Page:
Abstract 1765: Efficacy of Emergency Percutaneous Cardiopulmonary Support in Patients with Out-of-Hospital Cardiac Arrest by Acute Myocardial Infarction
Background: Although percutaneous cardiopulmonary support (PCPS) is a circulatory-pulmonary assistant device consisting of a centrifugal pump and a capillary membrane oxygenator, its effects on patients with out-of-hospital cardiac arrest (OHCA) remains unclear. The purpose of this study is to elucidate factors contributing to survival discharge by treatment with PCPS in patients with OHCA by acute myocardial infarction (AMI) who do not respond to standard advanced cardiovascular life support (ACLS).
Methods and Results: We retrospectively reviewed 41 AMI patients who were received PCPS for the purpose of cardiopulmonary resuscitation (CPR) and immediate coronary angiography for coronary reperfusion therapy after arrival at the hospital from 1996 to 2005. All patients in this study were witnessed their OHCA by bystanders and received bystander CPR. Eleven (27%) of 41 patients were discharged alive from the hospital. There were no differences in age (57 ± 10years vs 54 ± 13years), male sex (91% vs 90%), frequencies of ventricular fibrillation (100% vs 77%), time from OHCA to CPR start (2 ± 2minutes vs 3 ± 3minutes), time from CPR start to hospital arrival (22 ± 9minutes vs 21 ± 17minutes), time from hospital arrival to PCPS start (32 ± 17minutes vs 29 ± 13minutes) and the proportion of multivessel disease (64% vs 73%) between the survival discharge group (N = 11) and the hospital mortality group (N= 30). Time from AMI onset to OHCA was shorter (15 ± 20minutes vs 43 ± 44minutes, p < 0.05), the ratio of coronary reperfusion was higher (100% vs 53%, p < 0.01), peak CK (8300 ± 3562IU/l vs 16371 ± 12135IU/l, p < 0.05) and peak CK-MB (388 ± 298IU/l vs 943 ± 440IU/l, p < 0.01) was lower and the mean support time on the PCPS was shorter (20 ± 14hours vs 71 ± 80hours, p < 0.05) in the survival discharge group than in the hospital mortality group.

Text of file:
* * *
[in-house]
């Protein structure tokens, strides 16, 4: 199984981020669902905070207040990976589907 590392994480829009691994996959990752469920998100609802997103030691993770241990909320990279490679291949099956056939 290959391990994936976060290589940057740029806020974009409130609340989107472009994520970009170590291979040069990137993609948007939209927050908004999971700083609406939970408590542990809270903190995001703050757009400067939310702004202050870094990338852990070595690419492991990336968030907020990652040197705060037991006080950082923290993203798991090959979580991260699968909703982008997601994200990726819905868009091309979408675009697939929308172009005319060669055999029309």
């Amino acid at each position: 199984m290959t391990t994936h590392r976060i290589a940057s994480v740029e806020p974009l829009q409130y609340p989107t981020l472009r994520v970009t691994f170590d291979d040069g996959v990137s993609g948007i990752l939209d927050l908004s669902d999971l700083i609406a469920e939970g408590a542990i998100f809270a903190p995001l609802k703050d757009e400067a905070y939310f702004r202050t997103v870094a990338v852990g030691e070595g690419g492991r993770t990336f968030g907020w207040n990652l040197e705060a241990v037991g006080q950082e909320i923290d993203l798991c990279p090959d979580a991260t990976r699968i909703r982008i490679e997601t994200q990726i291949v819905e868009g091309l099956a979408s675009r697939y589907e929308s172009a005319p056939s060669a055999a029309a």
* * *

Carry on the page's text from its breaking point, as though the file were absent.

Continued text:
Conclusion: Although treatment with PCPS may increase survival discharge rate, it is crucial to consider time from onset to cardiac arrest and to perform coronary reperfusion therapy in case of introduction to PCPS in AMI patients with OHCA who do not respond to standard ACLS.